The state of Kansas announced today that it may not be able to pay its employees on time, and has suspended income tax refunds, reflecting the poor economic conditions facing most of the nation. State governments have been hit hard by the recession, and several are considering plans for payroll cuts and other budgetary reductions.
The central bank account for the state does not have enough money in it to pay the bills, so Gov. Kathleen Sebelius has proposed that money be moved from other accounts so the states can cover its costs. The move requires legislative approval, and Republican leaders have blocked the move. Without the money transfers, the state may not meet payroll this Friday, when most state employees are due to be paid.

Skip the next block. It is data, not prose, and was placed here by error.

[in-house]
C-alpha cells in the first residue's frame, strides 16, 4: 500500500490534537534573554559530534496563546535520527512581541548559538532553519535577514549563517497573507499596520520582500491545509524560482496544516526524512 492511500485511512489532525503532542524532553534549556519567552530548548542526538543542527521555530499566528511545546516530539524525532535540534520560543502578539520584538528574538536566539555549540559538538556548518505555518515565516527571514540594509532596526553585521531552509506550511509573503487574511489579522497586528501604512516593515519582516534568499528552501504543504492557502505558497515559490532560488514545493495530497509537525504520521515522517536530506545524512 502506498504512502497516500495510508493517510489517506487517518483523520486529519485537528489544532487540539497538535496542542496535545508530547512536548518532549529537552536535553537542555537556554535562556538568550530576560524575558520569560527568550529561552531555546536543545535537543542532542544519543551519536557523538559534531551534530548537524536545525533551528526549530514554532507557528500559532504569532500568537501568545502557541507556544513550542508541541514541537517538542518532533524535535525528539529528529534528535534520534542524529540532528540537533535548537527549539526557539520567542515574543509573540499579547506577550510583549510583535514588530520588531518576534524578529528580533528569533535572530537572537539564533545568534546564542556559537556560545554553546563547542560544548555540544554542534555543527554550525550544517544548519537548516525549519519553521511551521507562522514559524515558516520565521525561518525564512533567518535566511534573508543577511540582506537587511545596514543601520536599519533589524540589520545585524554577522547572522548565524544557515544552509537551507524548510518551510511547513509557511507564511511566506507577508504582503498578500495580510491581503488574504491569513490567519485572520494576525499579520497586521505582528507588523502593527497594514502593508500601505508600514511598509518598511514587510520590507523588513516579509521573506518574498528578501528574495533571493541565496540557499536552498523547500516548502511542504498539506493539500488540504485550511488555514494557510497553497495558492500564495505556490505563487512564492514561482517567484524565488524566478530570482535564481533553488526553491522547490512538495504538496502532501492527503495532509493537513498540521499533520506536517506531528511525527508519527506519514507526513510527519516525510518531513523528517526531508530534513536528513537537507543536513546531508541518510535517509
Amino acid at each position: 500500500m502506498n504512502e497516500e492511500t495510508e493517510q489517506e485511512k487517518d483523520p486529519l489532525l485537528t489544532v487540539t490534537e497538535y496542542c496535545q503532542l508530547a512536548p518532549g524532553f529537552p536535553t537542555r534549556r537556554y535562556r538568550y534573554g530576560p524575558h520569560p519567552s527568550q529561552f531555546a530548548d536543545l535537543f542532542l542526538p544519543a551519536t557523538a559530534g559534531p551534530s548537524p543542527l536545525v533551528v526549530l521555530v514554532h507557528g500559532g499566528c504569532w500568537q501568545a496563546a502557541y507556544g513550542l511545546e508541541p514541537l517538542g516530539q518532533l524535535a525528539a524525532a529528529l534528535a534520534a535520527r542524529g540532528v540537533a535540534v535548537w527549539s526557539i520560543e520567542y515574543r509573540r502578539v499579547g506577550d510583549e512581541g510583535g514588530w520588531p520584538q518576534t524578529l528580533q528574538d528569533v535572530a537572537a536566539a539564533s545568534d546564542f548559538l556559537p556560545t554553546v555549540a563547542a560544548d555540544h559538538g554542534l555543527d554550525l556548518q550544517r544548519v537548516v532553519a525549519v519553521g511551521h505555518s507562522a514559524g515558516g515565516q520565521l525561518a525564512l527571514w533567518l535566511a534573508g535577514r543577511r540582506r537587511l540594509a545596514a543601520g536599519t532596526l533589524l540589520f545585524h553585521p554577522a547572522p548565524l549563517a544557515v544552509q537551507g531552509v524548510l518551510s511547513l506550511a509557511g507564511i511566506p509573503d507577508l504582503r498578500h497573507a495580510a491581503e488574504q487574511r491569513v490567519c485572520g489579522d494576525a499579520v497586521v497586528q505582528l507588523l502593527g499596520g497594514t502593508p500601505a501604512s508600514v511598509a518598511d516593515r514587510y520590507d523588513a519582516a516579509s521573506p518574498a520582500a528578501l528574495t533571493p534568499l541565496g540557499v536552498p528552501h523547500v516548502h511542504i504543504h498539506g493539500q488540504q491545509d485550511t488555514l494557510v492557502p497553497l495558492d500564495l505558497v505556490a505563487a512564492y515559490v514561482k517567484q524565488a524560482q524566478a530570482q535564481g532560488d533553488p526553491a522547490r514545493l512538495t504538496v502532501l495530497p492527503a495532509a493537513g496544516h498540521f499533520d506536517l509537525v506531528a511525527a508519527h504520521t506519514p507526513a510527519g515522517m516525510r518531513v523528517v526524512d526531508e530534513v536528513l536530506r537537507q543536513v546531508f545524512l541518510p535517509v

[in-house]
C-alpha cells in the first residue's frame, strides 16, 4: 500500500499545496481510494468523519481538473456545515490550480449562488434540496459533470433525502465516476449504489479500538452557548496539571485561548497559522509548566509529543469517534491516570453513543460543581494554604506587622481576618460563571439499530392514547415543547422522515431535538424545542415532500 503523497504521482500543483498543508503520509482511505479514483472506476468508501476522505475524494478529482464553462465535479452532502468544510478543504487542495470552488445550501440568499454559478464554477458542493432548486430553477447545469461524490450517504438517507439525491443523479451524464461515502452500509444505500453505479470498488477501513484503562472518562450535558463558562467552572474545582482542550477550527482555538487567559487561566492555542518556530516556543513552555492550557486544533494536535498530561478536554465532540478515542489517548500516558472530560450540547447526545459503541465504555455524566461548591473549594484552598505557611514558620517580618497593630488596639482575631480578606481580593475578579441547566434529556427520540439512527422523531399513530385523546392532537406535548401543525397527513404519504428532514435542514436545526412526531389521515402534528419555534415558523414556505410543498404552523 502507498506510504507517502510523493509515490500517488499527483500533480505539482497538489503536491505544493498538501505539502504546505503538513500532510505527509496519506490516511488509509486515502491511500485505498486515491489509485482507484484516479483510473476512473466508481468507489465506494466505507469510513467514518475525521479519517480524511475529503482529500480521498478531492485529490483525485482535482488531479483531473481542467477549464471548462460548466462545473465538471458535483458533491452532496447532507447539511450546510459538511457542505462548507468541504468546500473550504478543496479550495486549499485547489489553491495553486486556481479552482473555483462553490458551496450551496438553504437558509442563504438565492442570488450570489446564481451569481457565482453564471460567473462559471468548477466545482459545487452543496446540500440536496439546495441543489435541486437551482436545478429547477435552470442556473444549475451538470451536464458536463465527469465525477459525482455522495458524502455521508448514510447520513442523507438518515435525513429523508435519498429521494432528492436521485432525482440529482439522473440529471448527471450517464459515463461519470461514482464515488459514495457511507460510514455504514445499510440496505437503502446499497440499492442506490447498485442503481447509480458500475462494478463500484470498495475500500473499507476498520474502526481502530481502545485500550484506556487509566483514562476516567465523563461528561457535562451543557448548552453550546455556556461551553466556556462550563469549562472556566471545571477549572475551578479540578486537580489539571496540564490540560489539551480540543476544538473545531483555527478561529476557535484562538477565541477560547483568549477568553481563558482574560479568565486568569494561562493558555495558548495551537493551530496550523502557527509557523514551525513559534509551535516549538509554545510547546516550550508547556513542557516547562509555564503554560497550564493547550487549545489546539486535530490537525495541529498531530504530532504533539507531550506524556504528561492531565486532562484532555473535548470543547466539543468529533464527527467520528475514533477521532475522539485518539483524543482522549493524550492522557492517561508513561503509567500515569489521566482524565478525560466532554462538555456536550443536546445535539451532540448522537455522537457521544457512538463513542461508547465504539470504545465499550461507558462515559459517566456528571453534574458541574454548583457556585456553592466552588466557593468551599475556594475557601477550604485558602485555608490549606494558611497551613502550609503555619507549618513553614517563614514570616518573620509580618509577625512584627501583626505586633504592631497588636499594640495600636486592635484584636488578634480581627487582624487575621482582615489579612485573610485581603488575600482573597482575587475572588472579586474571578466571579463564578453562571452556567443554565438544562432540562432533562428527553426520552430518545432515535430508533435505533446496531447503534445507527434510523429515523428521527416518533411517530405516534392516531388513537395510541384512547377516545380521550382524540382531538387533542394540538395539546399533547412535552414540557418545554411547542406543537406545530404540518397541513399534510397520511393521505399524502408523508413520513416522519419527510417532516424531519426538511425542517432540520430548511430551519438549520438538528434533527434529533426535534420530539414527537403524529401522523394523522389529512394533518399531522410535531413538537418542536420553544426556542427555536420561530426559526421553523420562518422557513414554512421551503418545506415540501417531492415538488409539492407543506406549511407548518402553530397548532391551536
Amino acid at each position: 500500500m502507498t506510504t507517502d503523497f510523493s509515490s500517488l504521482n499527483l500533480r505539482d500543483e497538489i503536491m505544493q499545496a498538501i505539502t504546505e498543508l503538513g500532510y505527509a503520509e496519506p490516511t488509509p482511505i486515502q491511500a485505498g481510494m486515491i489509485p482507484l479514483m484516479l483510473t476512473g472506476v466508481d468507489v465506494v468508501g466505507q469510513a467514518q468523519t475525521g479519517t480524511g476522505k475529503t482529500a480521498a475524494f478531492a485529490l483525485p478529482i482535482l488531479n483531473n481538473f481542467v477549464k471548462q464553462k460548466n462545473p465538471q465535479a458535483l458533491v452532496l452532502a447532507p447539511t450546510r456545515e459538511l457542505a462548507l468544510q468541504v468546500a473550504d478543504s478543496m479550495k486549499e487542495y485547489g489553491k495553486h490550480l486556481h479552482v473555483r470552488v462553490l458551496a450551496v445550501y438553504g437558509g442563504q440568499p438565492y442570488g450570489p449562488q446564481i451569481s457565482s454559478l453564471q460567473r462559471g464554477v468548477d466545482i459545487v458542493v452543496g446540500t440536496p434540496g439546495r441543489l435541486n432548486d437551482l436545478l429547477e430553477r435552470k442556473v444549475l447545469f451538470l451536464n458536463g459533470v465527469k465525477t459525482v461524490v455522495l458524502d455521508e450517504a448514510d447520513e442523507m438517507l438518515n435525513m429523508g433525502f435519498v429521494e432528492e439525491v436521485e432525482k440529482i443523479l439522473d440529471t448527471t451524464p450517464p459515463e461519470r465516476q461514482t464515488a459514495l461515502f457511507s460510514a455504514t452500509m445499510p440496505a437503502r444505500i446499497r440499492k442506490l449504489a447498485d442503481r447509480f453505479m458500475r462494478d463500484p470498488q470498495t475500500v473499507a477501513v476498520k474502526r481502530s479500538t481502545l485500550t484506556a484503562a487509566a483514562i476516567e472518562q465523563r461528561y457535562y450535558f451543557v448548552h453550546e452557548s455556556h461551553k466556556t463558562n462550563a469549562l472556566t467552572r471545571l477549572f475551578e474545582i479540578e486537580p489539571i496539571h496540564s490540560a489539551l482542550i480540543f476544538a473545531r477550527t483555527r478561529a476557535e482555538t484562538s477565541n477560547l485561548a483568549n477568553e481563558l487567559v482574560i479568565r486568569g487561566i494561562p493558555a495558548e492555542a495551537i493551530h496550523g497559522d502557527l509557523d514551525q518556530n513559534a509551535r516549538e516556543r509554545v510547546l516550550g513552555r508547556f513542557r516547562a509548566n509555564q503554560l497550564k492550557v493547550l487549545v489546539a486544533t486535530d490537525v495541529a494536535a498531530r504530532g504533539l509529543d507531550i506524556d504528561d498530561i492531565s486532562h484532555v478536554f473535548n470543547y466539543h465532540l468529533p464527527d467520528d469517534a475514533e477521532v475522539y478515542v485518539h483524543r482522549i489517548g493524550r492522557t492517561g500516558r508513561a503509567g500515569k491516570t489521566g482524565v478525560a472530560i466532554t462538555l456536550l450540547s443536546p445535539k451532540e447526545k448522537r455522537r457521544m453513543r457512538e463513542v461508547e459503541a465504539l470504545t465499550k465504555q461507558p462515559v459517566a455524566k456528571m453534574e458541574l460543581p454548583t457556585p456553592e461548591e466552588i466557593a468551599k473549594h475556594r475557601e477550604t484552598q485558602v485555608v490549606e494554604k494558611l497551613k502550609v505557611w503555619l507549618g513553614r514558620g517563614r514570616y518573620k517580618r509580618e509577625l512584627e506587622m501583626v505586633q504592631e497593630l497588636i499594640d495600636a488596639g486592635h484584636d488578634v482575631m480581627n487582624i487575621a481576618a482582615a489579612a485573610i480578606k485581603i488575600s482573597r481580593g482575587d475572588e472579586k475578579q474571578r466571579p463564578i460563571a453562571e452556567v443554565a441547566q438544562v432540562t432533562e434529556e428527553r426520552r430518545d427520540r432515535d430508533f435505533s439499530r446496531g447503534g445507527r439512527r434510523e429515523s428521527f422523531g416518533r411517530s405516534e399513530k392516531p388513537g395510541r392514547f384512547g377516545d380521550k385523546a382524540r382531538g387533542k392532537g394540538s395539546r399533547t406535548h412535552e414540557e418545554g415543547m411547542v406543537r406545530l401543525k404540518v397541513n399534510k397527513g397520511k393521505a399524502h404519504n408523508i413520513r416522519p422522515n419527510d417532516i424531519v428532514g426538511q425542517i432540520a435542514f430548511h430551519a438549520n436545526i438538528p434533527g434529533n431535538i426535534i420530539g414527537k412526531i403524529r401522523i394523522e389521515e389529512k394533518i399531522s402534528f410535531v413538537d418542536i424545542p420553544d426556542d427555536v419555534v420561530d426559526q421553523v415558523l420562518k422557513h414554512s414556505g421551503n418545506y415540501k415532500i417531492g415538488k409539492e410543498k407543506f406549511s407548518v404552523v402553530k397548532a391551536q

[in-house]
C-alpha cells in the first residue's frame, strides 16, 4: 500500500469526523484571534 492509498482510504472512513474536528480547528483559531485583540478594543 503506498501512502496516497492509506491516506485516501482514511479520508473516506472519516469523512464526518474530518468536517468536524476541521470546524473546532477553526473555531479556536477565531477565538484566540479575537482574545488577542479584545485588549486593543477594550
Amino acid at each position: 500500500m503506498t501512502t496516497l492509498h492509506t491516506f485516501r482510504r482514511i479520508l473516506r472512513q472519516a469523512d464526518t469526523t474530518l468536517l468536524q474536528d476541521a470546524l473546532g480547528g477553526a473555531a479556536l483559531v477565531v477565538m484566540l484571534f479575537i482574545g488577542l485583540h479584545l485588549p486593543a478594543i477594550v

The state stopped issuing state income tax refunds last week, and has not released information about when those tax refunds may be issued in the future. Republicans and Democrats are still working out the details of possible internal loans, but no plan has been agreed upon.
Other states are also feeling the pinch of the economic crisis, most notably California. In the most current legislative battle in the state, the government is considering cutting $15 billing in spending, including $8.6 billion from education and $1.4 billion from payroll costs. The payroll reduction includes furloughs for 200,000 state workers once a month. The proposal calls for another $11 billion in borrowing and $700 million in tax breaks for corporations.
Due to partisan differences, a deal has not yet been reached on the California plan.